“We stand with Israel,” President Joe Biden said Tuesday. “And we will make sure that Israel has what it needs to take care of its citizens, defend itself, and respond to this attack.”

It was a strong statement of support. But Israelis have heard such statements from American presidents before, only to be disappointed just weeks later by U.S. pressure to wrap up operations and agree to a premature cease-fire.

What Biden should have said, and what Congress should say now, is that the U.S. will ensure Israel has all the time, resources, and diplomatic cover it needs to achieve complete victory over Hamas.

In other words, the U.S. will veto any U.N. Security Council cease-fire resolution and will ignore any third-party cease-fire mediation, except on Israel’s terms. And the U.S. should encourage Israel to keep its terms very simple: unconditional surrender.

It’s time to get Israel out of the suicidal habit of leaving Hamas standing at the end of wars started by Hamas. After Hamas’ 2007 takeover of the Gaza Strip, it should have been obvious that Israel no longer could afford to tolerate the continued existence of Hamas. That is abundantly obvious now.

What the U.S. and Israel should remember is how World War II began—and how it ended. At the start, the U.S. and its new allies committed to “complete victory” against the Axis nations. They pledged to keep fighting until the Axis powers had “laid down their arms on the basis of unconditional surrender.”

Any Germans who didn’t understand what that meant found out the following year when Allied forces crossed into Germany. In Proclamation No. 1 of the Supreme Headquarters Allied Expeditionary Force, Gen. Dwight Eisenhower pledged to “obliterate” Nazism and “eradicate” German militarism.

“All persons in the occupied territory will obey immediately and without question all the enactments and orders of the military government,” Eisenhower proclaimed. “Resistance to the Allied forces will be ruthlessly stamped out.”

Most Germans didn’t need to be told. In the newly occupied areas, they wandered shell-shocked in the rubble of their bombed-out cities, totally broken and totally defeated, hoping the world could one day forgive them for their unspeakable crimes.

That is the fate that Hamas and its many Palestinian supporters should be facing now. That is the language that Israel should be using in the weeks ahead, and the civilized world should lend its full support.

For Hamas did not target Israelis only. Citizens of many countries, including America, have been tortured, brutally killed, and taken hostage in recent days.

The time when Israel could afford to tolerate the existence of Hamas has come to an end. After inflicting the most vicious attack on Jews since the Holocaust, Hamas has earned the same fate as the Nazis: total eradication.

And when Hamas or anyone else proposes a truce, Israel and the U.S. should echo the steely words of Gen. Ulysses S. Grant at the Battle of Fort Donelson in 1862: “No terms except an unconditional and immediate surrender can be accepted.”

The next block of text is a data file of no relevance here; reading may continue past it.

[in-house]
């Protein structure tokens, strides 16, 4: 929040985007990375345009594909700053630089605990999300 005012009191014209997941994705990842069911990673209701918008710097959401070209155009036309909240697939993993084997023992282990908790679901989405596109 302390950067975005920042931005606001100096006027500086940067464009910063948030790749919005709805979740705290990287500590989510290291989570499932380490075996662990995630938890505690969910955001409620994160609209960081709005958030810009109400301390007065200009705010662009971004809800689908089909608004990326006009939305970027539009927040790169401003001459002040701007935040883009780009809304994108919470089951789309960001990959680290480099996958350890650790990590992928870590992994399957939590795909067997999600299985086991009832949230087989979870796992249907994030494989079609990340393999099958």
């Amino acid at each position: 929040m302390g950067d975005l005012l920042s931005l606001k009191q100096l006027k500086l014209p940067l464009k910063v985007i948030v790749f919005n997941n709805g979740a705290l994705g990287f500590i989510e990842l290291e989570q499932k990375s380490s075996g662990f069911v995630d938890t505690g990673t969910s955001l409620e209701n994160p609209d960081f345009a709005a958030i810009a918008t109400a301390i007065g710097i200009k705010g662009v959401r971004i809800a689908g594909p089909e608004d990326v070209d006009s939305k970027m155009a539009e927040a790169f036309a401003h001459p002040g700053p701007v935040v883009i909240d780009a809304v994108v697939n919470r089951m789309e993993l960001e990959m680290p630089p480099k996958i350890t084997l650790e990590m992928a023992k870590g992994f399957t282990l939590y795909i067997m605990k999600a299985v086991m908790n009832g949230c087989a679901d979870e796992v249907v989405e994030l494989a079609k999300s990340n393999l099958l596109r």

As scenes of devastation emerge from Gaza, calls for a cease-fire will come with accusations that Israel is using “disproportionate force.” There is a common misconception that force used in self-defense must be “proportional” to the level of force that the aggressor used. But that would be a preposterous rule, as it essentially would make it illegal to achieve decisive victory in a war started by somebody else, such as World War II.

Under international law, proportionality turns entirely on one’s military objective. According to Protocol I of the Geneva Conventions, combatants must generally avoid civilian casualties that are excessive in relation to the “concrete and direct military advantage” to be gained. If the military objective is legitimate, so is any force that is “necessary and proportional” to achieve that objective.

After the horrific attacks of the past week, Israel is entirely justified in concluding that anything short of the complete destruction of Hamas could lead many Israelis to wonder whether Israel can really survive surrounded by such bloodthirsty and determined killers.

Israel cannot let those doubts fester. Just as the Allies did at the start of World War II, it has every right to seek the unconditional surrender or complete destruction of Hamas—and it must.

Israel has an obligation to avoid civilian casualties that are avoidable. But it is Hamas, not Israel, that fights with wanton disregard for Palestinian life. From inside schools and next to hospitals, Hamas has spent years launching indiscriminate missile attacks against Israel, a war crime against both Israel’s civilians and its own.

Hamas treats Palestinian women and children as propaganda assets that are most valuable when they’re dead, hoping to turn Israelis’ concern for human rights into a weakness. The despicable strategy has worked until now, but it is merely a propaganda trick, and the world should tolerate it no longer.

Civilian casualties that become unavoidable because of Hamas’ use of human shields are war crimes attributable entirely to Hamas. Like the total destruction of Nazi Germany in 1945, the total destruction of Hamas may bring great suffering to innocent civilians in the short term, but it is their only hope in the long term.

Certainly, the destruction of Hamas will entail things that Israel might not want to deal with, such as having to reoccupy Gaza, something which may now be unavoidable. But that is up to Israel.

In the meantime, to reiterate, the U.S. should say unambiguously what it should have said years ago: In a war started by Israel’s enemies, the U.S. will give Israel all the time, resources, and diplomatic cover that it needs to achieve complete victory.

This commentary was published originally by National Review

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